When Your Family Brings Up Post-Election Politics During Thanksgiving

Published on: 21 Nov 2016
thanksgiving family turkey politics

It’s going to happen. You’re praying it doesn’t, but it’s inevitable.

During Thanksgiving, one of your relatives is going to bring up post-election politics. If your family members have opposing political views, this could be the beginning of a terrible evening. Your annoying uncle might say Trump isn’t so bad, which spurs your equally annoying aunt into going on a rant about how your uncle hates women.

A few minutes later everyone is shouting and arguing about issues and people you are sick of hearing about: Trump, his cabinet, Hillary, her emails, the electoral college, Bernie Sanders, Obamacare, 2020 and much more. There’s a chance someone will rope you in and pressure you to take a stance in front of the whole family.

What do you do? How do you handle the situation and the stress?

At Talkspace we work with more than 1,000 therapists who have guided clients through this situation. Some of them might be chatting with their clients about Thanksgiving as you are reading this post.

Here is some of their advice for making it through a Thanksgiving dinner that is likely to become more like a fourth presidential debate than a nice family reunion:

Set Up Some Thanksgiving Rules Beforehand

If you’re in a position where you can get everyone to agree not to talk about post-election politics during Thanksgiving, exercise that power. Here are some less divisive pop culture and political topics you can suggest:

  • The non-political TV shows, movies and documentaries everyone has been talking about: Stranger Things, The Crown, Game of Thrones, Westworld, Magical Beasts, etc.
  • Celebrity gossip: What were the juiciest parts of the AMAs?
  • What happened to turduckens?
  • Which Thanksgiving dessert is best?

If They Talk About It Anyway, Change the Subject or Walk Away

If it’s clear a political conversation is brewing at the table, you can try to change the subject. People will know what you’re doing, but that’s OK. Push forward!

During the portion of the evening where people are away from the table and talking in groups, it’s OK to walk away from political conversations. If you’re polite about it, your family should understand.

Stuff Their Mouths Full of Food

It will be hard for your cousin to shout #BoycottHamilton when her mouth is full of turkey. If you focus on getting your family to stuff their faces, they won’t have as much time to talk and spew divisive political opinions.

You can make a fun game out of it. The moment someone says something volatile, pass more food to them. If you can keep their mouths full through most of the evening, you win!

If You Can’t Avoid the Politics, Be Civil

No matter how much a family member’s political views upset you, there is no need for name calling, insults or threats. If you feel like you can’t back down from a political discussion, remember you can make your point without being hurtful.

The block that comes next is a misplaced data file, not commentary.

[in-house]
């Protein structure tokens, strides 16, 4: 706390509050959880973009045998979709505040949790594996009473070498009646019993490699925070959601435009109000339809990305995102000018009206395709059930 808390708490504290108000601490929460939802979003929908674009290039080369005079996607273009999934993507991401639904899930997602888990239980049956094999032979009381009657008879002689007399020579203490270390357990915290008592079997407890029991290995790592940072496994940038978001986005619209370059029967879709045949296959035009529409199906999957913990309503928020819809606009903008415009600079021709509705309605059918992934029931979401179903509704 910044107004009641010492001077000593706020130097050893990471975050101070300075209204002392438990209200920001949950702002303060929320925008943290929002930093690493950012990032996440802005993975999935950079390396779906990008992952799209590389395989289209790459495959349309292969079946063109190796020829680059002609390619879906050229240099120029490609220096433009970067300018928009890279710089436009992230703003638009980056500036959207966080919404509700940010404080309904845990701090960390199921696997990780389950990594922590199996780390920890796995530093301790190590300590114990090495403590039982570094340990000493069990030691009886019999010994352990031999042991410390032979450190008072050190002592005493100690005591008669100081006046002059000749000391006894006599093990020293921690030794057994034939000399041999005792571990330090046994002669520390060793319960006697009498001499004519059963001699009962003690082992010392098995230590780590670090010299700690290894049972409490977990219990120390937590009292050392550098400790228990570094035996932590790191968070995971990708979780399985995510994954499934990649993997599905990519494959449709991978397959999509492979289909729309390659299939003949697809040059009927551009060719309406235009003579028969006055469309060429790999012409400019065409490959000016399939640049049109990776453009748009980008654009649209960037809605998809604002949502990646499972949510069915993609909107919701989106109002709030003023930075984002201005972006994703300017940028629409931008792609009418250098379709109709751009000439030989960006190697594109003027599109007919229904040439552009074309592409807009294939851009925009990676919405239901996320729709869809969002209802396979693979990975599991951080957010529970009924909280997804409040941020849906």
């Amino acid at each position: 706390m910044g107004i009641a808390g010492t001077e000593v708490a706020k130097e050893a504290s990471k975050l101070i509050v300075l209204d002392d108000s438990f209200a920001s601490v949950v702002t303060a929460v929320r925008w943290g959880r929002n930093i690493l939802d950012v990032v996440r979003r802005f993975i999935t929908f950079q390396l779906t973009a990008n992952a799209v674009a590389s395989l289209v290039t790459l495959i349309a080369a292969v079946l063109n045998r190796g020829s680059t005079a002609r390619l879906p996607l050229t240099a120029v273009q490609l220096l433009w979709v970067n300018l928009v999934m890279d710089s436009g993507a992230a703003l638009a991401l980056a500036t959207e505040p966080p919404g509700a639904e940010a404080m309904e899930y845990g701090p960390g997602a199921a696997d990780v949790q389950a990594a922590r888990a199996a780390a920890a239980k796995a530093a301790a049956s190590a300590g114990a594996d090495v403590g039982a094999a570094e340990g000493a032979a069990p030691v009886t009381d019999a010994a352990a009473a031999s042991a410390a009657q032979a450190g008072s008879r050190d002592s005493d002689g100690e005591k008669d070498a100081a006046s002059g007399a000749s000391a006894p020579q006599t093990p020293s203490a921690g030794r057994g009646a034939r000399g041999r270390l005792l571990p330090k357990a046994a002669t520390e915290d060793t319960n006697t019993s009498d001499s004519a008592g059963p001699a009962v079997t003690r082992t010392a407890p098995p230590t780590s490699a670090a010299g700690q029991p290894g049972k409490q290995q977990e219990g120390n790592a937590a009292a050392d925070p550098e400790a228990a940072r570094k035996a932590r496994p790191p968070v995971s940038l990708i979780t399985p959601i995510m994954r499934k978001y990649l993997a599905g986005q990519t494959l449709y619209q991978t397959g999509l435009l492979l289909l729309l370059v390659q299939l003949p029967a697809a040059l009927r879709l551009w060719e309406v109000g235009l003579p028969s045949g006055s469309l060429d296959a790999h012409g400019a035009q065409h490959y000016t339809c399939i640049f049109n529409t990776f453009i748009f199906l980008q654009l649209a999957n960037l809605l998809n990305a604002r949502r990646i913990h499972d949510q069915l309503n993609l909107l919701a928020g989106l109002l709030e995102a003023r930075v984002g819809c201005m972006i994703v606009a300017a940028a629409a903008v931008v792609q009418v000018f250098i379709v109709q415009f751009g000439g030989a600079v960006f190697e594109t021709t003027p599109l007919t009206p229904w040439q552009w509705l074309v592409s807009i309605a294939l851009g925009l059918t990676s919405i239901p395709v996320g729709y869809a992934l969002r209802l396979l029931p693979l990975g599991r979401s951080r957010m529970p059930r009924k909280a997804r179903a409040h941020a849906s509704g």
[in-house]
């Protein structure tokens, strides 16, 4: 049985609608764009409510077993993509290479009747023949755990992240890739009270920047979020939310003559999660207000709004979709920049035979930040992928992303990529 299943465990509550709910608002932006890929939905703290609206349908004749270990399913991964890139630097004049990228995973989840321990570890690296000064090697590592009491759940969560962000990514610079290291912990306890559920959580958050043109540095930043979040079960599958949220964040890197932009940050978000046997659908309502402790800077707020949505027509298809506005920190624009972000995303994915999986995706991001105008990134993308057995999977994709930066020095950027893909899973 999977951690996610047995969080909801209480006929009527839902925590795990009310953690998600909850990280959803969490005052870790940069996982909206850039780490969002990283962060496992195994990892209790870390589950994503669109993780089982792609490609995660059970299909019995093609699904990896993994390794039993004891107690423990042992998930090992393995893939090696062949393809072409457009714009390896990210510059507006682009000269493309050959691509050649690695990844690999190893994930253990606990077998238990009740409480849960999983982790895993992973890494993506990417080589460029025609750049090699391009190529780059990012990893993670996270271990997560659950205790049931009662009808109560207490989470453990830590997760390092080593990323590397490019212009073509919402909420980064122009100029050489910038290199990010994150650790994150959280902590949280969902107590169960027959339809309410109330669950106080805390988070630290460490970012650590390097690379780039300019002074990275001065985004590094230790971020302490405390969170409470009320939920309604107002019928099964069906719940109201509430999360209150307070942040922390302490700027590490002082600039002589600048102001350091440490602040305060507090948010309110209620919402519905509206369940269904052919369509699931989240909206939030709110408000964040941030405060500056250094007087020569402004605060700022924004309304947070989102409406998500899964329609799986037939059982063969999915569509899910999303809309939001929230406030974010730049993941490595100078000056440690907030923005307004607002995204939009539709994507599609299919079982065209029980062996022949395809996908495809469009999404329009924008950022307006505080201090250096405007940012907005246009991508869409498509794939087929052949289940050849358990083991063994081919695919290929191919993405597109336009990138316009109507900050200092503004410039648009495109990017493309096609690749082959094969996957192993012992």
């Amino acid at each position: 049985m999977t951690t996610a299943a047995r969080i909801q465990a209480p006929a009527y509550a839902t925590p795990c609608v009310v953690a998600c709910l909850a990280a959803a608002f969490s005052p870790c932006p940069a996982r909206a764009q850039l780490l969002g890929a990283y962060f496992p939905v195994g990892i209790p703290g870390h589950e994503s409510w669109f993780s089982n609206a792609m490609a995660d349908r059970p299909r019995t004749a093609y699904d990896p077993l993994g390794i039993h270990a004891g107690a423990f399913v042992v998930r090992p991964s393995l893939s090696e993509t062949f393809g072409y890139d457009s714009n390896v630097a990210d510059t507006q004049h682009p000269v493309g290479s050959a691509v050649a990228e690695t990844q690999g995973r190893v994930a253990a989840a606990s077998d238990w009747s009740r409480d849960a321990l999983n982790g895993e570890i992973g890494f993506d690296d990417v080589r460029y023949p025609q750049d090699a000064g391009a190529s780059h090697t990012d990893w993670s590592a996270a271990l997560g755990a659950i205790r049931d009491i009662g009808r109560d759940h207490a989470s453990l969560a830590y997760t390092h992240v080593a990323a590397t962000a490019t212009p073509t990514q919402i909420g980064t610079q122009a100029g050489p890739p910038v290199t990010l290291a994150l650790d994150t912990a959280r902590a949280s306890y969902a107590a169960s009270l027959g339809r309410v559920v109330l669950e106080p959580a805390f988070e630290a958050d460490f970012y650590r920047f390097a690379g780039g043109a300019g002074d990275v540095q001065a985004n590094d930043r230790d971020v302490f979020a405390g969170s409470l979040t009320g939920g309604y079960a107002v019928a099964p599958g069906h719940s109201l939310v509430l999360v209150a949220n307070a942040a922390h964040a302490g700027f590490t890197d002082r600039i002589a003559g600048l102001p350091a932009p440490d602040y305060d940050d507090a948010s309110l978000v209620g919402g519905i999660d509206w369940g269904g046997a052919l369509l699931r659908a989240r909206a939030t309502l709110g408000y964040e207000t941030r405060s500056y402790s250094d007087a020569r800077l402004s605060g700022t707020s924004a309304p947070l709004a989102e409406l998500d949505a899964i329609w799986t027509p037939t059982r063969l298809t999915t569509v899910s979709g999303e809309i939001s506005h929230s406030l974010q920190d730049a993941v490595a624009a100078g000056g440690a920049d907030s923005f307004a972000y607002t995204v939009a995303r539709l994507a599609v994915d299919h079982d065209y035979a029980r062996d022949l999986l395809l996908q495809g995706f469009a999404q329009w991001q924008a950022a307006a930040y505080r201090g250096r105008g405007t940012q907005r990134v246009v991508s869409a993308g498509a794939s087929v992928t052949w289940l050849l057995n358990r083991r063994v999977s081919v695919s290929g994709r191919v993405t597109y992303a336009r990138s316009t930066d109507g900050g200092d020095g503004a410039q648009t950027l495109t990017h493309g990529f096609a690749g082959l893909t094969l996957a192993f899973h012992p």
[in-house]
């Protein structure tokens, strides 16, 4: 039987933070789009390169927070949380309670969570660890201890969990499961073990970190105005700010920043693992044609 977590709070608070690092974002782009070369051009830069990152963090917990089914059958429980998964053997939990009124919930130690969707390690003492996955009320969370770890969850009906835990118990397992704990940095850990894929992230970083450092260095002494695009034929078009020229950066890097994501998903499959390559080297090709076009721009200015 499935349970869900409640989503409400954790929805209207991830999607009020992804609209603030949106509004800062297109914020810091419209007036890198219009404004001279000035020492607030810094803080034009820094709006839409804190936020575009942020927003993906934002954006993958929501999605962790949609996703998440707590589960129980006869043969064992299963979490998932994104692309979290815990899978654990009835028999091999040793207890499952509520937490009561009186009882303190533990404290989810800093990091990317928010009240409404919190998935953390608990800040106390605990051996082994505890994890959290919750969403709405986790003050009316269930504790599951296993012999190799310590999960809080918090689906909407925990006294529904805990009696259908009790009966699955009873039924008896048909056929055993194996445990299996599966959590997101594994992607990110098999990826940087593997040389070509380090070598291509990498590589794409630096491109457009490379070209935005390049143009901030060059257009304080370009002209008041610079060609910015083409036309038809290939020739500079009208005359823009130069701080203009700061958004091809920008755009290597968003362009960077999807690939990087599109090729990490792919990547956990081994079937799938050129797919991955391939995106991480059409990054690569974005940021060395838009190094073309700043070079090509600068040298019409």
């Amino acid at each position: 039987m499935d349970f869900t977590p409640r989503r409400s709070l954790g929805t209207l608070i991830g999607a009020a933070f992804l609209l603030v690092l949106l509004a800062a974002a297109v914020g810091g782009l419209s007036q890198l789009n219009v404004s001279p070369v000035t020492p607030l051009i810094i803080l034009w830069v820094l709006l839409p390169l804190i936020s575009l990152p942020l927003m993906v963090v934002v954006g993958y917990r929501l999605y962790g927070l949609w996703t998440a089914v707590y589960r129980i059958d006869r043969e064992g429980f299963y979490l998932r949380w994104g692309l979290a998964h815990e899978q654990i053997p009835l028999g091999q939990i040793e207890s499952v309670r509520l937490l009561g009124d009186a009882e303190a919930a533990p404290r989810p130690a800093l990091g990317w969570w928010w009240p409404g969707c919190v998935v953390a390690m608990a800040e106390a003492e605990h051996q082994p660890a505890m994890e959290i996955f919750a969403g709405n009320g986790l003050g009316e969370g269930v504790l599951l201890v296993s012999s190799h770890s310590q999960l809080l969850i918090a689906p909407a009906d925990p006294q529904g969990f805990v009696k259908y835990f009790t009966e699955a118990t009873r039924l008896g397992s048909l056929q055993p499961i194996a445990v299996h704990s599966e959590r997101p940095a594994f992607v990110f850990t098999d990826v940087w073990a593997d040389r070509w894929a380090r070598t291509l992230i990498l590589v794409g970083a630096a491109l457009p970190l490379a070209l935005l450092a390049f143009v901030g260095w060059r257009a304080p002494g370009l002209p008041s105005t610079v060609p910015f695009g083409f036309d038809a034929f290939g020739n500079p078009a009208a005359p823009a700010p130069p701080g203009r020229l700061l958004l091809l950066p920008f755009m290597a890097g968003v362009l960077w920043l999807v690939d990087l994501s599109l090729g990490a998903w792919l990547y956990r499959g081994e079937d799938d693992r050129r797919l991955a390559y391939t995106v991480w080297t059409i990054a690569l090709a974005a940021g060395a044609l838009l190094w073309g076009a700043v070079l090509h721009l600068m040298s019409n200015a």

“Try to listen to your family members without the intent to respond or rebuttal,” said Talkspace therapist Alan Hunt. “Listen to them with the intent to let them feel heard and in attempt to better understand their perspectives.”

Think Beyond Politics and Thanksgiving, Consider the Relationships

When you care about someone, your relationship with them will go beyond politics. Political opinions are only a small part of who your family members are.

Before saying something you might regret, think about the familial relationship as a whole. Talkspace therapist Jor-El Caraballo recommended asking yourself this question: “What do I want this relationship to be like moving forward?”

Your actions during Thanksgiving have consequences beyond that day. Remember this when you are on the verge of letting your emotions get the best of you.

Remember What Thanksgiving Is Actually About: Being Thankful

None of us are thankful for the horrible election cycle we endured, so why bring it up during Thanksgiving? Think about what you ARE thankful for.

There are mental health benefits to gratitude, so this will be much better for you than getting angry about politics. Gratitude can increase happiness and combat negative emotions. Try it!

Talkspace articles are written by experienced mental health-wellness contributors; they are grounded in scientific research and evidence-based practices. Articles are extensively reviewed by our team of clinical experts (therapists and psychiatrists of various specialties) to ensure content is accurate and on par with current industry standards.

Our goal at Talkspace is to provide the most up-to-date, valuable, and objective information on mental health-related topics in order to help readers make informed decisions.

Articles contain trusted third-party sources that are either directly linked to in the text or listed at the bottom to take readers directly to the source.

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